Texas A&M beats LSU in one of the longest games in FBS history

Yahoo Sports
Texas A&M quarterback <a class="link rapid-noclick-resp" href="/ncaaf/players/274896/" data-ylk="slk:Kellen Mond">Kellen Mond</a> (11) breaks away from LSU defensive end Glen Logan (97) during the first half of an NCAA college football game Saturday, Nov. 24, 2018, in College Station, Texas. (AP Photo/David J. Phillip)
Texas A&M quarterback Kellen Mond (11) breaks away from LSU defensive end Glen Logan (97) during the first half of an NCAA college football game Saturday, Nov. 24, 2018, in College Station, Texas. (AP Photo/David J. Phillip)

No. 7 LSU thought it had defeated No. 22 Texas A&M three times in the final minute of regulation.

But the game made it to overtime and turned into the craziest game of the year and a heartbreaking loss for Ed Orgeron’s team. A&M eventually prevailed 74-72 in seven overtimes. Yes, seven overtimes.

It ended up being the fifth game to go to 7OT in FBS history, tying a record. It also marked the highest-scoring game in SEC history.

But before those records materialized, there was plenty of drama.

The Tigers held a 31-24 lead when A&M regained possession with 1:23 to go. A&M moved toward midfield, but LSU appeared to have the game wrapped up when A&M quarterback Kellen Mond was intercepted by LSU’s Grant Delpit.

The interception sparked a celebration on the LSU sideline — including a Gatorade bath for Orgeron — but the play was called back because Mond’s knee had touched the turf while retrieving a bad snap well before he threw the pass.

(Via SEC Network)
(Via SEC Network)

A few plays later, A&M faced fourth-and-18. That’s when controversy looked like it was going to start.

Mond hit Quartney Davis for what was ruled a first down. With time ticking down, the officiating crew moved quickly to spot the ball and move the chains. But it seemed pretty clear on television that Davis was at least a half-yard (if not more) short of the line to gain.

(Via SEC Network)
(Via SEC Network)

The yellow line is not official, as you can see in the screenshot below. The yard marker is at approximately the 43 of LSU. The yellow line is at about the 41. The two-yard difference made viewers at home think the pass was complete significantly short of the sticks when in fact it was a comfortable first down.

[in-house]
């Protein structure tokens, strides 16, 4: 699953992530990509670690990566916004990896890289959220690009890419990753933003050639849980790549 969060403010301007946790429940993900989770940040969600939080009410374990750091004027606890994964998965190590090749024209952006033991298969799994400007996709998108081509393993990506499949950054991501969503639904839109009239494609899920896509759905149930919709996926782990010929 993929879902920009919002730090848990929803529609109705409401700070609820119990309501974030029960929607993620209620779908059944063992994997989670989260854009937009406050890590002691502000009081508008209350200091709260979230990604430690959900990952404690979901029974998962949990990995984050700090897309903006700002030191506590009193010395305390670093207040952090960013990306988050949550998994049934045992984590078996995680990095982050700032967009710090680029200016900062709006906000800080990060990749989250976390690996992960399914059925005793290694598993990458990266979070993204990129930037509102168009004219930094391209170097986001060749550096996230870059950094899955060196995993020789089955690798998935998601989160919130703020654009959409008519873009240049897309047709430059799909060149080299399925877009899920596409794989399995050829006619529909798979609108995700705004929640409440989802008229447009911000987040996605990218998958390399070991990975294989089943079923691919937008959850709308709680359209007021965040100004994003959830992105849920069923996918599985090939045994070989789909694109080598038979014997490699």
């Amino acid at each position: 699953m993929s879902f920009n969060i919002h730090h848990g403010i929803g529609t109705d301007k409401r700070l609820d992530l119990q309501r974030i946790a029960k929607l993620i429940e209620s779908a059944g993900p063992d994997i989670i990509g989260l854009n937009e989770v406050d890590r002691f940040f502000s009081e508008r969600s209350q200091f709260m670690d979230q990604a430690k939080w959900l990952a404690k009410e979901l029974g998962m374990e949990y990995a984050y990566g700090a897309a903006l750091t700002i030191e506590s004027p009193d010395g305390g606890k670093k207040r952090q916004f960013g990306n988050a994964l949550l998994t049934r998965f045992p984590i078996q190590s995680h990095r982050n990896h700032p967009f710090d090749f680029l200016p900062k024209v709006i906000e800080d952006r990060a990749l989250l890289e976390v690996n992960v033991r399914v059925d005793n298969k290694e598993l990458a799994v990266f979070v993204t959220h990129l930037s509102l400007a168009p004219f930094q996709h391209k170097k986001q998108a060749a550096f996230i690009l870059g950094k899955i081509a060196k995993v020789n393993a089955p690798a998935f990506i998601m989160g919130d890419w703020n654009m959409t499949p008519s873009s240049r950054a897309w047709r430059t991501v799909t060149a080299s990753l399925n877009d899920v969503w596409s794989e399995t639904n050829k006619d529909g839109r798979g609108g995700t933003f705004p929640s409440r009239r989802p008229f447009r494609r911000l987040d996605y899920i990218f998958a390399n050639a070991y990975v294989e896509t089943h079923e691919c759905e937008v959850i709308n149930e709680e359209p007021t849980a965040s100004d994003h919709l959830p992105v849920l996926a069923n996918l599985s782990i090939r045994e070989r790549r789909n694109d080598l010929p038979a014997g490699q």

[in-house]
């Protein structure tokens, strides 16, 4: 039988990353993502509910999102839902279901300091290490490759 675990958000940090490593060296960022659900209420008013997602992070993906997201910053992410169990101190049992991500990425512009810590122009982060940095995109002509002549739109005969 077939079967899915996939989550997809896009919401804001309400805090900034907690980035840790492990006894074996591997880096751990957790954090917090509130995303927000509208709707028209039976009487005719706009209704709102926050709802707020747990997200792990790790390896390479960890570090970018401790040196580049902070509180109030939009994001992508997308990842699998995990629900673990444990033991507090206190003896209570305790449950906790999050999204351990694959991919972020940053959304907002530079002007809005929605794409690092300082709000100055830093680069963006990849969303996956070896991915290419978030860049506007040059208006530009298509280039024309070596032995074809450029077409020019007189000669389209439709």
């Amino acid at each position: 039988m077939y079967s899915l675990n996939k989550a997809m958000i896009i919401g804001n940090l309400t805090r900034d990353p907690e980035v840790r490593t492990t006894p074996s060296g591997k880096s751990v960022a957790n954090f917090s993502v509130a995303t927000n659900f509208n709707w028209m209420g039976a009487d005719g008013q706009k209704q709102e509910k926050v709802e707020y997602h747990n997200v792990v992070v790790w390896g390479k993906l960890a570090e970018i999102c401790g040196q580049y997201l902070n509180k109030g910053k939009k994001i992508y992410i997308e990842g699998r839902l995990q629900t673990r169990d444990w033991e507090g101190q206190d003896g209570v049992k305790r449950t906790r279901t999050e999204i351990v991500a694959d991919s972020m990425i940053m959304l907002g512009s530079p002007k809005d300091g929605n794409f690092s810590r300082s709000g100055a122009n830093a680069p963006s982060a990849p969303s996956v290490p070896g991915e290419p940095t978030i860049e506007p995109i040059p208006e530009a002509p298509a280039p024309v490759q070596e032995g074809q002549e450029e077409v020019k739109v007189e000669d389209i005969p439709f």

The yellow line is never exact. But it’s rarely that far off, either.

(Via SEC Network)
(Via SEC Network)

Since the completion was good for a first down and a clock stopped to reset the ball, Mond was able to sprint to the line and spike it, stopping the clock with 10 seconds left.

On the next play, Mond hit Kendrick Rogers for a 22-yard gain to the LSU 19. A&M was out of timeouts and had to sprint to the line again. The clock ticked to zero, but after a review, one second was put on the clock.

That was all Mond needed to force overtime. He hit Davis for a 19-yard score as time expired to somehow keep the game alive.

(via SEC Network)
(via SEC Network)

A&M would not let all of these extra chances go to waste. But it took a long, long time. How long? The game eventually moved all the way to a seventh overtime.

Before that could happen, the fourth extra frame was forced by this insane catch from Rogers.

In overtime No. 7, well after the Gatorade on Orgeron’s shirt had dried, LSU scored a touchdown but could not convert its two-point conversion.

On Texas A&M’s try, Mond hit Davis to tie the score. And then, after a pass interference penalty on LSU’s Greedy Williams presented a second try at a two-point conversion, Mond found Rogers for the winning two points.

The win snapped a seven-game losing streak for Texas A&M against LSU.

More from Yahoo Sports:

Report: Fultz no longer in 76ers’ long-term plans
MLB donates to controversial GOP senator
Rivalry week in North Carolina ends with nasty brawl
Pete Thamel: Michigan’s Ohio State nightmare continues in historic fashion

What to Read Next